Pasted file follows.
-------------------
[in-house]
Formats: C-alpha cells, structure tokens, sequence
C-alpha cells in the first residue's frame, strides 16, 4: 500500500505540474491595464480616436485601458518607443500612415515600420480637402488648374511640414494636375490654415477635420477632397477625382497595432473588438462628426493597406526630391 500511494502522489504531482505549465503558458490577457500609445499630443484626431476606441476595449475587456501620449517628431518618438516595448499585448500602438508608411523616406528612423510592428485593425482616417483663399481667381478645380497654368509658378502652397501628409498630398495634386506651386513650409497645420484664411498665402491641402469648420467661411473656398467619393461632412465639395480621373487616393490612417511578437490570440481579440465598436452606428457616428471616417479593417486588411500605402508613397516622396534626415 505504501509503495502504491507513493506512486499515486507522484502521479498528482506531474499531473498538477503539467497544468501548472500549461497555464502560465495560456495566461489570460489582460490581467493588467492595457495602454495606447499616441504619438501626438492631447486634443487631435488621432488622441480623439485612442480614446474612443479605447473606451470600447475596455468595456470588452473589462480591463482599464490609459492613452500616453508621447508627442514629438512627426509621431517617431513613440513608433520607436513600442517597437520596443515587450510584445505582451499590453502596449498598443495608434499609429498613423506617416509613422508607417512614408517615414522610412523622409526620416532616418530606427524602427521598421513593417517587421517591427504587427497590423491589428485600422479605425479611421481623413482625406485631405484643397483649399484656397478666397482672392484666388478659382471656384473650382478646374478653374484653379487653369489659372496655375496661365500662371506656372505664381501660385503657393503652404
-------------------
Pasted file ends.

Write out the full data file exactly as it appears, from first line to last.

[in-house]
Formats: C-alpha cells, structure tokens, sequence
C-alpha cells in the first residue's frame, strides 16, 4: 500500500505540474491595464480616436485601458518607443500612415515600420480637402488648374511640414494636375490654415477635420477632397477625382497595432473588438462628426493597406526630391 500511494502522489504531482505549465503558458490577457500609445499630443484626431476606441476595449475587456501620449517628431518618438516595448499585448500602438508608411523616406528612423510592428485593425482616417483663399481667381478645380497654368509658378502652397501628409498630398495634386506651386513650409497645420484664411498665402491641402469648420467661411473656398467619393461632412465639395480621373487616393490612417511578437490570440481579440465598436452606428457616428471616417479593417486588411500605402508613397516622396534626415 505504501509503495502504491507513493506512486499515486507522484502521479498528482506531474499531473498538477503539467497544468501548472500549461497555464502560465495560456495566461489570460489582460490581467493588467492595457495602454495606447499616441504619438501626438492631447486634443487631435488621432488622441480623439485612442480614446474612443479605447473606451470600447475596455468595456470588452473589462480591463482599464490609459492613452500616453508621447508627442514629438512627426509621431517617431513613440513608433520607436513600442517597437520596443515587450510584445505582451499590453502596449498598443495608434499609429498613423506617416509613422508607417512614408517615414522610412523622409526620416532616418530606427524602427521598421513593417517587421517591427504587427497590423491589428485600422479605425479611421481623413482625406485631405484643397483649399484656397478666397482672392484666388478659382471656384473650382478646374478653374484653379487653369489659372496655375496661365500662371506656372505664381501660385503657393503652404